Sex determination refers to the sexual characteristics of an organism, male or female, based on the chromosomal and genetic determinants. Sexual differentiation, is the physiologic and anatomic process that results in the development of a male or female phenotype. This process is directed by hormones, secreted by gonads, that influence the differentiation of external and internal genital structures. Therefore, sexual determination is contingent on a genetic regulation, in which SRY is not the only gene necessary for testicular differentiation (some other genes include SOX9) [1,2,3]; like so a gonadal and a hormonal regulation stage .
A genetic decontrol of genes such as SRY, SOX9, DAX-1, WNT4, WT1, DHH, and SF-1 can result in disorders of sex development (DSD), which refer to congenital conditions of atypical development of the chromosomal, gonadal or anatomical sex. During this stage, mutations, deletions or duplications in several of these genes have been identified, and affect the sexual differentiation and final phenotype of the individual. As in the case of gonadal dysgenesis in 46,XY individuals with DAX-1 duplication [4,5,6].
DAX-1 (dosage-sensitive sex reversal (DSS), adrenal hypoplasia congenital critical region on the X chromosome, gene 1), also known as NR0B1 (Nuclear Receptor Subfamily 0 Group B Member 1), is a member of superfamily of nuclear receptors. This gene is located in short arm of Xp21, contains 2 exons  and encodes a protein of 470 amino acids, a potential transcription factor expressed in the adrenal glands, but also in the hypothalamus, pituitary gonadotropic cells and gonads [8,9,10,11]. DAX-1 acts as a dominant-negative coregulatory protein that inhibits the transcriptional activity of other nuclear receptors SF-1 , estrogen receptor  and androgen receptor  mediated by the retinoic acid receptor [15, 16]. It has DNA-binding domain at the N terminus and the C terminus with characteristics of a nuclear hormone receptor ligand-binding domain.
The existence of a gene in the X-chromosome involved in human sex determination was reported by German et al.  assumed that Xp duplication was associate to sex reversal due to double dosage of an X-linked gene which is normally subject to X-inactivation, therefore this locus has previously named DSS . It has been postulated as an “anti-testis” gene based on the finding of XY patients with duplication in Xp21 with sexual reversion and dimorphic expression between ovary and testis [16, 18,19,20,21]. Hypotheses about the etiology indicate that excess of DAX-1 protein reduces activation of the SOX9 enhancer by inhibiting the interaction of SF1 on WT1, antagonizing steroidogenesis and the production of anti-Müllerian hormone (AMH), it was validated in transgenic mice by Ludbrook et al. . Although the molecular mechanisms by which SRY acts are not precisely known, there is experimental evidence that SRY and DAX-1, interact in early periods of development of the gonadal ridges, expressing both in testicular and ovarian tissue [23, 24]. The exactly time of expression and function of SRY and DAX-1 is important due to a delay in SRY expression that would allow an anti-testicular action of DAX-1, resulting in the formation of ovotestes or dysgenetic gonads . Disorder of sex development in the absence of DAX-1 occurred after normal expression of SRY, which evidence that both are required for normal testis determination.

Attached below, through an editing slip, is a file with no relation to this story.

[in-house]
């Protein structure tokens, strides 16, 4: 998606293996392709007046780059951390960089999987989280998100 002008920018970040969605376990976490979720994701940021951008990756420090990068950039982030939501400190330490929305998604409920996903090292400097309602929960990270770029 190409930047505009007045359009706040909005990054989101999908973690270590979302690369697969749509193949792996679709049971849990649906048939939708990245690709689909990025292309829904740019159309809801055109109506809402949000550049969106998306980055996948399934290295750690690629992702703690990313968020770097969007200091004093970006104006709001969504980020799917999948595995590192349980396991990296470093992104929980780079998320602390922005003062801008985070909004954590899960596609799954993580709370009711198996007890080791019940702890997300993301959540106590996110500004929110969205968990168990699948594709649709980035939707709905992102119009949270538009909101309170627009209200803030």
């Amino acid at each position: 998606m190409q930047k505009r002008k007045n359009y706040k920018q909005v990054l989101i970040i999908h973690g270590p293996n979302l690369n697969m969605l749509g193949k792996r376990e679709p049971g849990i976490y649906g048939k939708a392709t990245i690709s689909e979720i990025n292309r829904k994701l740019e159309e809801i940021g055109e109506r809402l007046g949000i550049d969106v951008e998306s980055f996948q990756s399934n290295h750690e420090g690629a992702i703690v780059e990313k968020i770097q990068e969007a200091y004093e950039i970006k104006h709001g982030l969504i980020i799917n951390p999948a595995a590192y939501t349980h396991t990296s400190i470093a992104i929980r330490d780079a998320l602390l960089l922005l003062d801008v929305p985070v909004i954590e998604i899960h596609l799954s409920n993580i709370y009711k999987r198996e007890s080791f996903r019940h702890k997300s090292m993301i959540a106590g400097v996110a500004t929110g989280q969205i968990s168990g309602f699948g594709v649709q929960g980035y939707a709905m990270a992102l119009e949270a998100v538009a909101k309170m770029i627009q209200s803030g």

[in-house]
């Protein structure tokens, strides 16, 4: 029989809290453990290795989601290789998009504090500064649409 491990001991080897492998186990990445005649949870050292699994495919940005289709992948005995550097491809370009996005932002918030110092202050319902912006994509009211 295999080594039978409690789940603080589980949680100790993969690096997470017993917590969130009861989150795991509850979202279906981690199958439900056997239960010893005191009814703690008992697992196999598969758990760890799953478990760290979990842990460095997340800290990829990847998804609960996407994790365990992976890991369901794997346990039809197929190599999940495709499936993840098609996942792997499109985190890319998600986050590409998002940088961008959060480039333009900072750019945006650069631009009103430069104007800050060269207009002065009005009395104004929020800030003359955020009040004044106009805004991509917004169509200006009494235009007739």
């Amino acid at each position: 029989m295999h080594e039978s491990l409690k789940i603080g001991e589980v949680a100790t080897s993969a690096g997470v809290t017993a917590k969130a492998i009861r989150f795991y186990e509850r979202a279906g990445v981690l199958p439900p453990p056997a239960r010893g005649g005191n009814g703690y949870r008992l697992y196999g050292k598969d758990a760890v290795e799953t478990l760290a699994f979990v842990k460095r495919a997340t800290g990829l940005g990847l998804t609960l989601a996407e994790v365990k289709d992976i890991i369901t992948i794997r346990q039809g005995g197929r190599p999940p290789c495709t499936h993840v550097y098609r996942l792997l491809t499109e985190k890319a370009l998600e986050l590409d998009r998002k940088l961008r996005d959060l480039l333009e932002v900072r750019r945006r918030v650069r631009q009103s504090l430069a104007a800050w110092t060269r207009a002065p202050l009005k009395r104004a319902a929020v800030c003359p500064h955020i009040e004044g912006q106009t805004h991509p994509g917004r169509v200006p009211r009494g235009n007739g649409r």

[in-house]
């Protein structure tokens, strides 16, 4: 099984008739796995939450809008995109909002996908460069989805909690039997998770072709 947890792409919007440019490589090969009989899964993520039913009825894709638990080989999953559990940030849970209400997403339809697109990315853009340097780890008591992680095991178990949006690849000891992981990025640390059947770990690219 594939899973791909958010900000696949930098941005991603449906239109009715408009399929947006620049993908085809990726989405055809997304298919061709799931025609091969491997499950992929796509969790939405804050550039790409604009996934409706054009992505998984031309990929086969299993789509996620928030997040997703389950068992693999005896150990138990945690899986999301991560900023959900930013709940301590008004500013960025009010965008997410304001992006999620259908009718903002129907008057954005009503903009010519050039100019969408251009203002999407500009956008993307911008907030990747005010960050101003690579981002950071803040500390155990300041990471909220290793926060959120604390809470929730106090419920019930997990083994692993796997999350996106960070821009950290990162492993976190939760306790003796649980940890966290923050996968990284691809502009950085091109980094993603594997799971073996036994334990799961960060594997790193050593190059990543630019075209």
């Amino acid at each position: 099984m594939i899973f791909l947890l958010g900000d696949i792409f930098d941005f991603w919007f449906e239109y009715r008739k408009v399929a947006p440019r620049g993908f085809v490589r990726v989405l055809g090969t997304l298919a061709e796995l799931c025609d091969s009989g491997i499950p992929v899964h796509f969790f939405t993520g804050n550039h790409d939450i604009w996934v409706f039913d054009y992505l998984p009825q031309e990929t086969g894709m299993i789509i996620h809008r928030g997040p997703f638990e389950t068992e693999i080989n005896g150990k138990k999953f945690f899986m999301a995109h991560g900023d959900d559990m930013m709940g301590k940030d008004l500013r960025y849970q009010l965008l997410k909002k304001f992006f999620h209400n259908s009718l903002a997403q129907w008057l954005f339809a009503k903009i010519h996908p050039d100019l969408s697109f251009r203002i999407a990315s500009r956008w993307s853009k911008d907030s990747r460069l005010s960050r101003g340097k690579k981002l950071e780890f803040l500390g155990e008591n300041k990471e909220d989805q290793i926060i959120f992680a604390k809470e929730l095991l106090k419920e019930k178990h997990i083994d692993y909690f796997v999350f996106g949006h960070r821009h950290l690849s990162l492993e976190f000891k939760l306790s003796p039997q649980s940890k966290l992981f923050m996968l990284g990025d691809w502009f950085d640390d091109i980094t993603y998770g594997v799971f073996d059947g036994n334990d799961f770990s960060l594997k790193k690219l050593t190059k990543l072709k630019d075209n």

Furthermore, point mutations and deletions in the DAX-1 gene cause congenital adrenal hypoplasia (AHC) and hypogonadotropic hypogonadism (HH) , secondary to not differentiation of adrenal gland beyond the fetal stage with disturbance in steroidogenesis and defective development of testis cords . Unlike duplications in DAX-1 in XY individuals undergo sex reversal and develop as females, XY transgene mice carrying extra copies of Dax-1 had delayed testis development and reduced expression of Sry and Sox9, suggesting a Dax1-Sox9 antagonism, but do not normally show sex reversal, the complete sex reversal occurred, when the transgene mice were tested against weak alleles of Sry gene . In the study of Ludbrook et al. in mouse model using reporter gene evidenced that Dax1 overexpression reduced activation of TES, the testis enhancer of Sox9, indicating that Dax1 might repress Sox9 expression via TES .
Several families of 46,XY individuals with female phenotype and gonadal finding of gonadal streaks or gonadoblastoma have been reported [8,9,10,11, 15, 17,18,19, 26, 27]; suspicion of “sex reversal” in families without parental consanguinity and the characteristic distribution of affected individuals suggest X-linked recessive inheritance. Bardoni et al. identified a region of approximately 20-Mb on Xp21.2–p22.1 that was duplicated only in the 46,XY females . The similarities in the phenotype of the 46,XY females with different Y chromosome (from different fathers) is the best evidence to explain that the Y is not enough to differentiation of the testis, and is the interaction between genes of X and Y chromosomes that defines gonadal differentiation.
46,XY sex reversal occur in about 1 in 3000 births , in 15% of the patients it is secondary to SRY deletions or mutations  in the other percentage of patients, mutations in other genes have been identified . We report the case of two sisters with duplication of the Xp chromosome segment within the region of Xp21.1–22.2 (DAX1) resulting in 46,XY sex reversal.